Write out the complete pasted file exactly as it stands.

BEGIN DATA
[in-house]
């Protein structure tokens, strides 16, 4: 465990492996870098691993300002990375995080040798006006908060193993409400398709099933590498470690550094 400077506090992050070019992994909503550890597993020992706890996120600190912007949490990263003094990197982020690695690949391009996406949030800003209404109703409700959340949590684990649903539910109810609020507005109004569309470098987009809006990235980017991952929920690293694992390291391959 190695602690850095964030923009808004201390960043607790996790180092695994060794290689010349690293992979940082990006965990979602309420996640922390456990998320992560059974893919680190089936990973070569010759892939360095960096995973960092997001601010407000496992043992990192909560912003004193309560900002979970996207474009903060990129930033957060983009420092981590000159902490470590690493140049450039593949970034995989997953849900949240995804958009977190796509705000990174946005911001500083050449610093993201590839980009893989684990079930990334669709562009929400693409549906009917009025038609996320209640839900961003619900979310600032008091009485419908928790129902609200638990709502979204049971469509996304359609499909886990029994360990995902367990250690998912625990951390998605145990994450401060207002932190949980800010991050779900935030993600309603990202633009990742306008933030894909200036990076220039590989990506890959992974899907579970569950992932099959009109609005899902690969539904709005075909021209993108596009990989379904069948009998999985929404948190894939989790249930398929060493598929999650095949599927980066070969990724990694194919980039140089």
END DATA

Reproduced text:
[in-house]
């Protein structure tokens, strides 16, 4: 465990492996870098691993300002990375995080040798006006908060193993409400398709099933590498470690550094 400077506090992050070019992994909503550890597993020992706890996120600190912007949490990263003094990197982020690695690949391009996406949030800003209404109703409700959340949590684990649903539910109810609020507005109004569309470098987009809006990235980017991952929920690293694992390291391959 190695602690850095964030923009808004201390960043607790996790180092695994060794290689010349690293992979940082990006965990979602309420996640922390456990998320992560059974893919680190089936990973070569010759892939360095960096995973960092997001601010407000496992043992990192909560912003004193309560900002979970996207474009903060990129930033957060983009420092981590000159902490470590690493140049450039593949970034995989997953849900949240995804958009977190796509705000990174946005911001500083050449610093993201590839980009893989684990079930990334669709562009929400693409549906009917009025038609996320209640839900961003619900979310600032008091009485419908928790129902609200638990709502979204049971469509996304359609499909886990029994360990995902367990250690998912625990951390998605145990994450401060207002932190949980800010991050779900935030993600309603990202633009990742306008933030894909200036990076220039590989990506890959992974899907579970569950992932099959009109609005899902690969539904709005075909021209993108596009990989379904069948009998999985929404948190894939989790249930398929060493598929999650095949599927980066070969990724990694194919980039140089």